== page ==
Ecology

Habitat

Depth range based on 146 specimens in 14 taxa.

Environmental ranges
  Depth range (m): 0 - 15.2

Graphical representation

Depth range (m): 0 - 15.2
 
Note: this information has not been validated. Check this *note*. Your feedback is most welcome.

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Associations

Animal / parasite / endoparasite
cercaria of Crepidostomum faronis endoparasitises body of Pisidium

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Known prey organisms

Pisidium (Pisidium sp.) preys on:
bottom organic matter
benthic macroalgae
detritus
fine particulate organic matter
algae
Bacillariophyceae

Based on studies in:
Finland (Lake or pond, Pelagic)
UK: Yorkshire, Aire, Nidd & Wharfe Rivers (River)
England: River Medway (River)

This list may not be complete but is based on published studies.
  • K. Aulio, K. Jumppanen, H. Molsa, J. Nevalainen, M. Rajasilta, I. Vuorinen, Litoraalin merkitys Pyhajarven kalatuotannolle, Sakylan Pyhajarven Tila Ja Biologinen Tuotanto (Lounais-Suomen Vesiensuojeluyhdistys R. Y., Turku, Finland, 1981) 47:173-176.
  • E. Percival and H. Whitehead, 1929. A quantitative study of the fauna of some types of stream-bed. J. Ecol. 17:282-314, from p. 311 & overleaf.
  • J. Sarvala, Paarjarven energiatalous, Luonnon Tutkija 78(4-5):181-190, from p. 184 (1974).
  • A. G. Hildrew, C. R. Townsend and A. Hasham, 1985. The predatory Chironomidae of an iron-rich stream: feeding ecology and food web structure. Ecol. Entomol. 10:403-413, from p. 412.
  • J. Sarvala, Paarjarven energiatalous, Luonnon Tutkija 78:181-190, from p. 185.
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Known predators

Pisidium (Pisidium sp.) is prey of:
Gymnocephalus cernus
Coregonus lavaretus
Rutilus rutilus
Perca fluviatilis
Glossosiphonia complanata

Based on studies in:
Finland (Lake or pond, Pelagic)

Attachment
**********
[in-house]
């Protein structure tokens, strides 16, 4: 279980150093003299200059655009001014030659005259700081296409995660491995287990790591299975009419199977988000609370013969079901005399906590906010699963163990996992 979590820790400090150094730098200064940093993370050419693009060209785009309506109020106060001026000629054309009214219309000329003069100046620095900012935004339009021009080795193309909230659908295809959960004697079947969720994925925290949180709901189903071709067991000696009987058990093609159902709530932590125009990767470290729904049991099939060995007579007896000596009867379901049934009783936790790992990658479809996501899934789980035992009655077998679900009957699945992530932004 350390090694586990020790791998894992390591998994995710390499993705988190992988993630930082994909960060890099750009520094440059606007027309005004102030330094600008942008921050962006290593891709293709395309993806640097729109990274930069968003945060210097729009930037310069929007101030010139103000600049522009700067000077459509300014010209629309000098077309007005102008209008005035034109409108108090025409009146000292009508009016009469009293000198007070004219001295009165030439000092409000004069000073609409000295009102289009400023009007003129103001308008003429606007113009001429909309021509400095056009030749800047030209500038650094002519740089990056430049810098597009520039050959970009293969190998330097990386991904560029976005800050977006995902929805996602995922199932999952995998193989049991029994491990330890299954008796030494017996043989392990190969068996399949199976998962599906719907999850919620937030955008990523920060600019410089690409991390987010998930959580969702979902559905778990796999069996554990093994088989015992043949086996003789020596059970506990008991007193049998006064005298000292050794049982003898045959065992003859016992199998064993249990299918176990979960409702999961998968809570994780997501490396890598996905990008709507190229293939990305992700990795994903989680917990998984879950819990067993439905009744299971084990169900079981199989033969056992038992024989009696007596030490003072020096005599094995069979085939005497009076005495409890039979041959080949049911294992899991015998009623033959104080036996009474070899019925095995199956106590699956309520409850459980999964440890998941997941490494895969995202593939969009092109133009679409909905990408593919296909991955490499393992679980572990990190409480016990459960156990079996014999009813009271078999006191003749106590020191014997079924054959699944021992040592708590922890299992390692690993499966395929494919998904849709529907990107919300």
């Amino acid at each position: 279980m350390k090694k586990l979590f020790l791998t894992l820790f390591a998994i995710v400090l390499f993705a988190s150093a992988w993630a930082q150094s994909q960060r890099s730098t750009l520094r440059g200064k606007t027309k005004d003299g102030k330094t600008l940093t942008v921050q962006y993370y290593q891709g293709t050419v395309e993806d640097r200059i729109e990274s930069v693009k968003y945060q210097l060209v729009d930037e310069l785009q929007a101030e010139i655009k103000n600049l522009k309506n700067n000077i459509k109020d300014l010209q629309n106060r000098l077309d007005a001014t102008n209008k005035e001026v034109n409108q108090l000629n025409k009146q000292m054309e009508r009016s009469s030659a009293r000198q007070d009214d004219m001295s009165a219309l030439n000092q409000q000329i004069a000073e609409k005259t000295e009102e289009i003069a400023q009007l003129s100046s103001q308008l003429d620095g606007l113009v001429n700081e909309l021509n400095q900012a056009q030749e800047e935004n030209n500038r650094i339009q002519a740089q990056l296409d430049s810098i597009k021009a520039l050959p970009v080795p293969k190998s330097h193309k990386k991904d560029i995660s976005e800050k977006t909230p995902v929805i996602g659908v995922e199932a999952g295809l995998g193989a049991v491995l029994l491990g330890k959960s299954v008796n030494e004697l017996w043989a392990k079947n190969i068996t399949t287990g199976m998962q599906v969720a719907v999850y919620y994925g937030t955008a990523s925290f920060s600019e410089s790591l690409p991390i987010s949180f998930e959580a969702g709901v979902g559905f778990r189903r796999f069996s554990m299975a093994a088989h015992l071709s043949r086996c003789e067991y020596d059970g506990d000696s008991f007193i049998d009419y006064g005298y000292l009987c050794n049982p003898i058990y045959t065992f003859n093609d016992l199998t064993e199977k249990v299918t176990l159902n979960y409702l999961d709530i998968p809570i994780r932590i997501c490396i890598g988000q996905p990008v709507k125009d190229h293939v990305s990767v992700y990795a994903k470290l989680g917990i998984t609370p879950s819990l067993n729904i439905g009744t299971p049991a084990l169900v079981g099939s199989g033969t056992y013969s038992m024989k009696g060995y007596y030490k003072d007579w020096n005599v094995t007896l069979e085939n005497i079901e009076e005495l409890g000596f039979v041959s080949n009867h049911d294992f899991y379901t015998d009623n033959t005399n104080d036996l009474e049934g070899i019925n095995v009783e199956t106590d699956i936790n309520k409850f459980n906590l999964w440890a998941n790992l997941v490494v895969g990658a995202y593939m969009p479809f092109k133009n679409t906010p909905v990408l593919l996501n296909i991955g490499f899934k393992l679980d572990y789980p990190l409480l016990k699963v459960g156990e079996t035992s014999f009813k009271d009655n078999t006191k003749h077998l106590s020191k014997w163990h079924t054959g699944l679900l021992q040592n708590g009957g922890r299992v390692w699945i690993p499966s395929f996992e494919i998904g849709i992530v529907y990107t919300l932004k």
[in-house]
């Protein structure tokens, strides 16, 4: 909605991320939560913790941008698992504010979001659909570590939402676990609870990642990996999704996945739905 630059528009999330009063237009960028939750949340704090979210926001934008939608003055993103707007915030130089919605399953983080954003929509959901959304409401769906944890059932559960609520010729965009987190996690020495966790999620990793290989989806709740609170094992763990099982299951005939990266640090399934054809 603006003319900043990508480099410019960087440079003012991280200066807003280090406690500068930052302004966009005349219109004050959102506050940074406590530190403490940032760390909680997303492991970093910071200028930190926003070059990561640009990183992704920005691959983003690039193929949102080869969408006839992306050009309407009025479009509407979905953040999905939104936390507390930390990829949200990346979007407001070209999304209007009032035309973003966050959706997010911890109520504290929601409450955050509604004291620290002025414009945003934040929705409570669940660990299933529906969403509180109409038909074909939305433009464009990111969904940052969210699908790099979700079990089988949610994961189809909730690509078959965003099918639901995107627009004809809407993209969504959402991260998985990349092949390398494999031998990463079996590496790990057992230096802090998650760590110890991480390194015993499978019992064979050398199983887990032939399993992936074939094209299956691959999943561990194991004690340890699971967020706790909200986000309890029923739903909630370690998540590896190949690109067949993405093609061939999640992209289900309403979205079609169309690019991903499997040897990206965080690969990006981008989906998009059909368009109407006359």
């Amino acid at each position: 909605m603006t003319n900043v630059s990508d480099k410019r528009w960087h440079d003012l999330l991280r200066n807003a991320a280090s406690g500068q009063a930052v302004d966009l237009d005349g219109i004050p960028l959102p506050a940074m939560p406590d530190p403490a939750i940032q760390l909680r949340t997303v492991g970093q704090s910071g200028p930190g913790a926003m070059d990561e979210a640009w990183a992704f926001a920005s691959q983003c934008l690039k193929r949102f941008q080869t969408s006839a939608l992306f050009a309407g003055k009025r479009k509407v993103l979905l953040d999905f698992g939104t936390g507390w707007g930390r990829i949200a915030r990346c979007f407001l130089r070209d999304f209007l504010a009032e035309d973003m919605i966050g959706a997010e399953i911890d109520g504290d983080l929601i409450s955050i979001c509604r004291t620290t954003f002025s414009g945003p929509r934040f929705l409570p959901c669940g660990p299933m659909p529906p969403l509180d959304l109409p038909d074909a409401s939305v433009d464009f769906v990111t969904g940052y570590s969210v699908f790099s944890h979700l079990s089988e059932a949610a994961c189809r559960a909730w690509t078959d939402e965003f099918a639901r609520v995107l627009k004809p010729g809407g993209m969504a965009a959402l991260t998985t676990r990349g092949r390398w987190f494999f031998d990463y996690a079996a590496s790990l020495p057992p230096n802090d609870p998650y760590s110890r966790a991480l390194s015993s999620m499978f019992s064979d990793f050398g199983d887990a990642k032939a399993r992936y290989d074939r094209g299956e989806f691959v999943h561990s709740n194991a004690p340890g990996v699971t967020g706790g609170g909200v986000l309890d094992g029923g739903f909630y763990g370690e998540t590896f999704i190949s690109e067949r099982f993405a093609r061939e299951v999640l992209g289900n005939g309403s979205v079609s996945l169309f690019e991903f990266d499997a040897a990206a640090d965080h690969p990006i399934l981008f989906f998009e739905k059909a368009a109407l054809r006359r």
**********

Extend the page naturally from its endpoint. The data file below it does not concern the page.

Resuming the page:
UK: Yorkshire, Aire, Nidd & Wharfe Rivers (River)

This list may not be complete but is based on published studies.
  • K. Aulio, K. Jumppanen, H. Molsa, J. Nevalainen, M. Rajasilta, I. Vuorinen, Litoraalin merkitys Pyhajarven kalatuotannolle, Sakylan Pyhajarven Tila Ja Biologinen Tuotanto (Lounais-Suomen Vesiensuojeluyhdistys R. Y., Turku, Finland, 1981) 47:173-176.
  • E. Percival and H. Whitehead, 1929. A quantitative study of the fauna of some types of stream-bed. J. Ecol. 17:282-314, from p. 311 & overleaf.
  • J. Sarvala, Paarjarven energiatalous, Luonnon Tutkija 78(4-5):181-190, from p. 184 (1974).
  • J. Sarvala, Paarjarven energiatalous, Luonnon Tutkija 78:181-190, from p. 185.
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Molecular Biology and Genetics

Molecular Biology

Statistics of barcoding coverage

Barcode of Life Data Systems (BOLD) Stats
Specimen Records: 70
Specimens with Sequences: 44
Specimens with Barcodes: 35
Species: 12
Species With Barcodes: 6
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Source: Barcode of Life Data Systems (BOLD)

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Wikipedia

Pisidium

Pisidium is a genus of very small or minute freshwater clams known as pill clams or pea clams, aquatic bivalve molluscs in the family Sphaeriidae, the pea clams and fingernail clams. In some bivalve classification systems, the family Sphaeriidae is referred to as Pisidiidae, and occasionally Pisidium species are grouped in a subfamily known as Pisidiinae.